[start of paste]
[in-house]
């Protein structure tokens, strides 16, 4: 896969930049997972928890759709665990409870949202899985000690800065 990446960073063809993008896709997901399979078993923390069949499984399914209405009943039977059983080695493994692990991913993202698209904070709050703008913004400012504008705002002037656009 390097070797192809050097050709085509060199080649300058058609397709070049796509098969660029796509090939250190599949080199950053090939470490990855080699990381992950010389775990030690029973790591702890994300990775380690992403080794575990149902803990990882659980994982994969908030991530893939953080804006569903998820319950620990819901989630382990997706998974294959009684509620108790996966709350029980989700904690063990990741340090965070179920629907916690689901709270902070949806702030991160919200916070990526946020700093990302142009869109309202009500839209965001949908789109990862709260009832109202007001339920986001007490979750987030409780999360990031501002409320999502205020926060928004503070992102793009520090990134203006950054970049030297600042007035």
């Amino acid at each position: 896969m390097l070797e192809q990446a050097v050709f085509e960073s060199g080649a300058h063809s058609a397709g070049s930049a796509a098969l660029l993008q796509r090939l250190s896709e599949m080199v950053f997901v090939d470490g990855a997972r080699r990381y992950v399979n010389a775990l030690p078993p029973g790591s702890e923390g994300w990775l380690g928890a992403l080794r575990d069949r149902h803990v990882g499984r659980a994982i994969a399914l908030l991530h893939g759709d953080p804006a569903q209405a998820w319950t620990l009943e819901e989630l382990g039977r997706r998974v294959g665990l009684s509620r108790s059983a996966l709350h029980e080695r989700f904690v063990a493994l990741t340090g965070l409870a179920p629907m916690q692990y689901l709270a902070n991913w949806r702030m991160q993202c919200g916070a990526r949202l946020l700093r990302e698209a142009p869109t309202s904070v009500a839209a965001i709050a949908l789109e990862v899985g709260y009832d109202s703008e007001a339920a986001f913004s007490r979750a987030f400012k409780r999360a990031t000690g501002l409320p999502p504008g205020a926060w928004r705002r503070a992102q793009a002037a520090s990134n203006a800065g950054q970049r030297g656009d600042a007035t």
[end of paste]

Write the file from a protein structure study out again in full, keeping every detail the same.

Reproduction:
[in-house]
């Protein structure tokens, strides 16, 4: 896969930049997972928890759709665990409870949202899985000690800065 990446960073063809993008896709997901399979078993923390069949499984399914209405009943039977059983080695493994692990991913993202698209904070709050703008913004400012504008705002002037656009 390097070797192809050097050709085509060199080649300058058609397709070049796509098969660029796509090939250190599949080199950053090939470490990855080699990381992950010389775990030690029973790591702890994300990775380690992403080794575990149902803990990882659980994982994969908030991530893939953080804006569903998820319950620990819901989630382990997706998974294959009684509620108790996966709350029980989700904690063990990741340090965070179920629907916690689901709270902070949806702030991160919200916070990526946020700093990302142009869109309202009500839209965001949908789109990862709260009832109202007001339920986001007490979750987030409780999360990031501002409320999502205020926060928004503070992102793009520090990134203006950054970049030297600042007035």
């Amino acid at each position: 896969m390097l070797e192809q990446a050097v050709f085509e960073s060199g080649a300058h063809s058609a397709g070049s930049a796509a098969l660029l993008q796509r090939l250190s896709e599949m080199v950053f997901v090939d470490g990855a997972r080699r990381y992950v399979n010389a775990l030690p078993p029973g790591s702890e923390g994300w990775l380690g928890a992403l080794r575990d069949r149902h803990v990882g499984r659980a994982i994969a399914l908030l991530h893939g759709d953080p804006a569903q209405a998820w319950t620990l009943e819901e989630l382990g039977r997706r998974v294959g665990l009684s509620r108790s059983a996966l709350h029980e080695r989700f904690v063990a493994l990741t340090g965070l409870a179920p629907m916690q692990y689901l709270a902070n991913w949806r702030m991160q993202c919200g916070a990526r949202l946020l700093r990302e698209a142009p869109t309202s904070v009500a839209a965001i709050a949908l789109e990862v899985g709260y009832d109202s703008e007001a339920a986001f913004s007490r979750a987030f400012k409780r999360a990031t000690g501002l409320p999502p504008g205020a926060w928004r705002r503070a992102q793009a002037a520090s990134n203006a800065g950054q970049r030297g656009d600042a007035t």